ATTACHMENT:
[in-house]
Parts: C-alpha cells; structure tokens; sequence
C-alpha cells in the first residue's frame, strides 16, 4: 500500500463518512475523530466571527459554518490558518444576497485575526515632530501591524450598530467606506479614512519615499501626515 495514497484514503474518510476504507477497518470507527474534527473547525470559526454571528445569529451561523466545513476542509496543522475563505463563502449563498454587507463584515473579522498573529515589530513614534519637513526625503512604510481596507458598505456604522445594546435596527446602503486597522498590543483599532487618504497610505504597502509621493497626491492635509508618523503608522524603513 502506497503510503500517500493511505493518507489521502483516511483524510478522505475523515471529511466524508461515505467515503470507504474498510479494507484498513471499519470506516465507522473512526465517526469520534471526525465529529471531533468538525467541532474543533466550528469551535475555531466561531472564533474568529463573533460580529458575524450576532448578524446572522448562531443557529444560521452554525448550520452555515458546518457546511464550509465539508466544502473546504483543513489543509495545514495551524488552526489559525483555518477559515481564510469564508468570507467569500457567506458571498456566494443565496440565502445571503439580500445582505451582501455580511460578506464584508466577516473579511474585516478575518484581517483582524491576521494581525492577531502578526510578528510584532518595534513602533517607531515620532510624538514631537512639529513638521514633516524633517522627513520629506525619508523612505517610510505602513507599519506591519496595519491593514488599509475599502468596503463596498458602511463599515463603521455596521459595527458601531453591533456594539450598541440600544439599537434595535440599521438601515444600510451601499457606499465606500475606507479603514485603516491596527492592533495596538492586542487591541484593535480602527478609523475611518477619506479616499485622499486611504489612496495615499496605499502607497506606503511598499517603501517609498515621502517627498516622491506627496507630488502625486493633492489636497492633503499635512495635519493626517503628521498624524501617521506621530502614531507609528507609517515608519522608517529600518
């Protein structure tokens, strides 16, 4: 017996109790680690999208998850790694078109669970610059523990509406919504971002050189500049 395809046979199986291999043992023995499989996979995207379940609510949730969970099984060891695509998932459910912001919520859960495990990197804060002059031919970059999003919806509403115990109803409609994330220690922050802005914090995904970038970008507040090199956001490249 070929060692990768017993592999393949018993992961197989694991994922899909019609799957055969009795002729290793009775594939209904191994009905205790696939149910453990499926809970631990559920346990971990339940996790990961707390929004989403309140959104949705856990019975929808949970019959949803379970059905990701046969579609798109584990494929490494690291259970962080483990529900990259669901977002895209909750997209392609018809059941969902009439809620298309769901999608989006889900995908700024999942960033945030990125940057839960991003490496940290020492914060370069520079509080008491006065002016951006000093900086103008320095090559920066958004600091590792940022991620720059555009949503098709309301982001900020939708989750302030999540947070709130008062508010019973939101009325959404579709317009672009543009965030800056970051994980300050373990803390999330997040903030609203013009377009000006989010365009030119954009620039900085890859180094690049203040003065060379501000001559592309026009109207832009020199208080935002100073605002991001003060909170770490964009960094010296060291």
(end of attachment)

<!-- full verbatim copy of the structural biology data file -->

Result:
[in-house]
Parts: C-alpha cells; structure tokens; sequence
C-alpha cells in the first residue's frame, strides 16, 4: 500500500463518512475523530466571527459554518490558518444576497485575526515632530501591524450598530467606506479614512519615499501626515 495514497484514503474518510476504507477497518470507527474534527473547525470559526454571528445569529451561523466545513476542509496543522475563505463563502449563498454587507463584515473579522498573529515589530513614534519637513526625503512604510481596507458598505456604522445594546435596527446602503486597522498590543483599532487618504497610505504597502509621493497626491492635509508618523503608522524603513 502506497503510503500517500493511505493518507489521502483516511483524510478522505475523515471529511466524508461515505467515503470507504474498510479494507484498513471499519470506516465507522473512526465517526469520534471526525465529529471531533468538525467541532474543533466550528469551535475555531466561531472564533474568529463573533460580529458575524450576532448578524446572522448562531443557529444560521452554525448550520452555515458546518457546511464550509465539508466544502473546504483543513489543509495545514495551524488552526489559525483555518477559515481564510469564508468570507467569500457567506458571498456566494443565496440565502445571503439580500445582505451582501455580511460578506464584508466577516473579511474585516478575518484581517483582524491576521494581525492577531502578526510578528510584532518595534513602533517607531515620532510624538514631537512639529513638521514633516524633517522627513520629506525619508523612505517610510505602513507599519506591519496595519491593514488599509475599502468596503463596498458602511463599515463603521455596521459595527458601531453591533456594539450598541440600544439599537434595535440599521438601515444600510451601499457606499465606500475606507479603514485603516491596527492592533495596538492586542487591541484593535480602527478609523475611518477619506479616499485622499486611504489612496495615499496605499502607497506606503511598499517603501517609498515621502517627498516622491506627496507630488502625486493633492489636497492633503499635512495635519493626517503628521498624524501617521506621530502614531507609528507609517515608519522608517529600518
């Protein structure tokens, strides 16, 4: 017996109790680690999208998850790694078109669970610059523990509406919504971002050189500049 395809046979199986291999043992023995499989996979995207379940609510949730969970099984060891695509998932459910912001919520859960495990990197804060002059031919970059999003919806509403115990109803409609994330220690922050802005914090995904970038970008507040090199956001490249 070929060692990768017993592999393949018993992961197989694991994922899909019609799957055969009795002729290793009775594939209904191994009905205790696939149910453990499926809970631990559920346990971990339940996790990961707390929004989403309140959104949705856990019975929808949970019959949803379970059905990701046969579609798109584990494929490494690291259970962080483990529900990259669901977002895209909750997209392609018809059941969902009439809620298309769901999608989006889900995908700024999942960033945030990125940057839960991003490496940290020492914060370069520079509080008491006065002016951006000093900086103008320095090559920066958004600091590792940022991620720059555009949503098709309301982001900020939708989750302030999540947070709130008062508010019973939101009325959404579709317009672009543009965030800056970051994980300050373990803390999330997040903030609203013009377009000006989010365009030119954009620039900085890859180094690049203040003065060379501000001559592309026009109207832009020199208080935002100073605002991001003060909170770490964009960094010296060291």